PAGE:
The Case-Shiller Housing Index Moves Higher; Now What?

The Case-Shiller Housing Index Moves Higher; Now What?

Posted on 26. Sep, 2012 by in Real Estate

Just when the Federal Reserve needed some incentive to stimulate the economy or inaugurate a new and improved version of Quantitative Easing, the housing market showed yet another sign of rebounding. The S&P Case-Shiller 20-city housing report was issued on August 28, 2012 and it demonstrated yet another monthly improvement in the housing market across the U.S. The June index, which is not seasonally adjusted, showed that home prices increased 0.5% vs. an expected decline of 0.3%. On a month-over-month basis the index scored a 2.3% increase, the fourth consecutive monthly gain.

Consistent with this data was the CoreLogic data, which increased 2.5% in the past month. CoreLogic separates the distressed from non-distressed sales and covers more areas (572 areas vs. the Case-Shiller of 20 cities). And excluding the distressed homes, prices from CoreLogic showed a 3.2% increase. So, are prices going to continue to go higher? Is now the time to buy if indeed the expectations are for more increases in the monthly pricing index?

This is the first year-over-year increase in housing prices since 2006. In an interview recently, Robert Shiller who helped develop this index said he feels that we might be in the beginning stages of an ongoing appreciation in the price of houses. Yet he warned there are quite a few extenuating factors that may mean that the local and global economic malaise is still upon.  “We seem to have upward momentum…but there are a lot of clouds on the horizon too,” said Robert Shiller, economics professor at Yale and co-creator of the widely-followed index. Shiller says “there is really no way to know if home prices will continue to rise in the near future.”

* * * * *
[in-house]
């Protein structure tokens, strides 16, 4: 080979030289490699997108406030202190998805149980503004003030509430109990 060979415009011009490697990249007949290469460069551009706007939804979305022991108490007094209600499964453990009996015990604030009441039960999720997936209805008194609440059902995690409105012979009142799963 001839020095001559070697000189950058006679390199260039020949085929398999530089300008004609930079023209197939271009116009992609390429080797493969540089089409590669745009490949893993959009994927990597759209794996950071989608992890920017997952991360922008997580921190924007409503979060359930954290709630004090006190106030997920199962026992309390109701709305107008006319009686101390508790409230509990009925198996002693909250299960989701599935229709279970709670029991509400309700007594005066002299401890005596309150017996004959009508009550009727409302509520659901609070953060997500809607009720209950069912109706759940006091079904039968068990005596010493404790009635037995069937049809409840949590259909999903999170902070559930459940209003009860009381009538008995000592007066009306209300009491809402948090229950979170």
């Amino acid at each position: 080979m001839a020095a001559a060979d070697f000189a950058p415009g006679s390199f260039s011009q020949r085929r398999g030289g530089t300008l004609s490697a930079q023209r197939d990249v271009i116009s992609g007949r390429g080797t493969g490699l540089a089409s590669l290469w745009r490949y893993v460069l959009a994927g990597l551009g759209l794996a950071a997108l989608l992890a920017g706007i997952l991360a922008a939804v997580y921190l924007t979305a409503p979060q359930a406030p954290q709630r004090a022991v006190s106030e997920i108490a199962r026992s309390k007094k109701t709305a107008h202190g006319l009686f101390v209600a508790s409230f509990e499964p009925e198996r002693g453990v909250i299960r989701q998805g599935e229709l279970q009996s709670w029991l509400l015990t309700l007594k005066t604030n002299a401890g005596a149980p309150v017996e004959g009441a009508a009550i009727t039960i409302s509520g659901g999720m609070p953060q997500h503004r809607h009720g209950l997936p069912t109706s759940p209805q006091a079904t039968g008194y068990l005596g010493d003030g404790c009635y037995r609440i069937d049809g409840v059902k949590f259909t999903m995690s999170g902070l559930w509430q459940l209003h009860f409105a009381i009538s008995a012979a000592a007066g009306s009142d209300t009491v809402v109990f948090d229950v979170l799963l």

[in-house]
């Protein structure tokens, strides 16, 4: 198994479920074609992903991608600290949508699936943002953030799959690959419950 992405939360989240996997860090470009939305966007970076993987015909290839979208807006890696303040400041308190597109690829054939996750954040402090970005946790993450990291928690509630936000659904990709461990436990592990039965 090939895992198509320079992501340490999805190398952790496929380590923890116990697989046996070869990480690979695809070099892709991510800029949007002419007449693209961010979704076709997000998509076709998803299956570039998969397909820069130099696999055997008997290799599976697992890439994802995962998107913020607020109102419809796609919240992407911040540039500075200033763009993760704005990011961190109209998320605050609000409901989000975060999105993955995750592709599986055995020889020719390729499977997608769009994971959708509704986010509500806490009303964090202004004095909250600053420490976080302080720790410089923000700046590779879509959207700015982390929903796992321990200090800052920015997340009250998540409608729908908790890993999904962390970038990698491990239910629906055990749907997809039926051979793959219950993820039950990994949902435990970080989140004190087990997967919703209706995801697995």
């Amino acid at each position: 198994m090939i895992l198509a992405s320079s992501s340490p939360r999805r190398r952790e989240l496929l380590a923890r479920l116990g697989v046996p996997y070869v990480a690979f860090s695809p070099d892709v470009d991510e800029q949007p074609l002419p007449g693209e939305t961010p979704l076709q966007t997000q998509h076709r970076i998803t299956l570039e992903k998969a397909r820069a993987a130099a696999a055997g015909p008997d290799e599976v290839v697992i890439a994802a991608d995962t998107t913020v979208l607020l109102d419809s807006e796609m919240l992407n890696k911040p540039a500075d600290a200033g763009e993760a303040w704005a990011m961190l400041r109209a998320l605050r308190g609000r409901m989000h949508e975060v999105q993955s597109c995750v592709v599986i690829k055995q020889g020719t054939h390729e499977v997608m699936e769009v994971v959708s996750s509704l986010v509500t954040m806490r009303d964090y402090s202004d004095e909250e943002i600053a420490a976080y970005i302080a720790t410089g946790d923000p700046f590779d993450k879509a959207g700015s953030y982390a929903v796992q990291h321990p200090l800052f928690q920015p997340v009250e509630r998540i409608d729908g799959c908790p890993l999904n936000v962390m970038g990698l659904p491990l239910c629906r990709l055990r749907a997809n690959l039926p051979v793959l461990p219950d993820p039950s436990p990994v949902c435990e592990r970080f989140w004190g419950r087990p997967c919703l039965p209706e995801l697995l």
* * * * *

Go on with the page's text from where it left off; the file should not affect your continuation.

The “storm clouds” affecting prices include the following unresolved issues:

  • The European debt crisis
  • Weakening economies in Asia
  • The so-called Fiscal Cliff
  • Government support of the U.S. housing market

No one knows for sure what the Federal Reserve is planning on doing to help support the housing recovery.  In a recent article I wrote for Seeking Alpha I address the mixed signals that Fed officials have been sending of late. “Seems like that topic changes from day to day. On Friday [August 24th] Chairman Bernanke said in a letter dated Aug. 22nd to California Republican Darrell Issa, the chairman of the House Oversight and Government Reform Committee, that the central bank has the ability to take additional steps to boost the economy. “There is scope for further action by the Federal Reserve to ease financial conditions and strengthen the recovery,” Bernanke reportedly wrote. “Bernanke also apparently repeated the statement from the Federal Open Market Committee’s Aug. 1 meeting that the Fed will provide “additional accommodation as needed.” He has a center-stage chance to speak more on his plans during an upcoming Aug. 31 speech at the Kansas City Fed’s annual economic symposium in Jackson Hole, Wyoming.”

Being a politically charged presidential election year would also make us take pause that if the Fed indeed wants to boost the economy and motivate home prices to increase further they may wait until the election which falls on the first Tuesday of November. Just because the recent housing data shows an encouraging recovery in the market, there’s no need to rush into buying, Shiller argued in the above referenced interview. “Housing market events take place over years,” he says. “The market usually doesn’t turn on a dime…you probably have years of time to get into this market.”

Property Managers may want to remind potential residents and owner-investors of Dr. Shiller’s comments. It bodes well for the continued preference toward renting that many cash-strapped Americans are exhibiting. Since it is harder than ever to qualify for a mortgage, and potential renters don’t trust the housing recovery news, they might have no choice for the time being but to choose rental housing. Rent prices are likely to remain stable or move higher in this environment, and that’s good news for the residential income property market.

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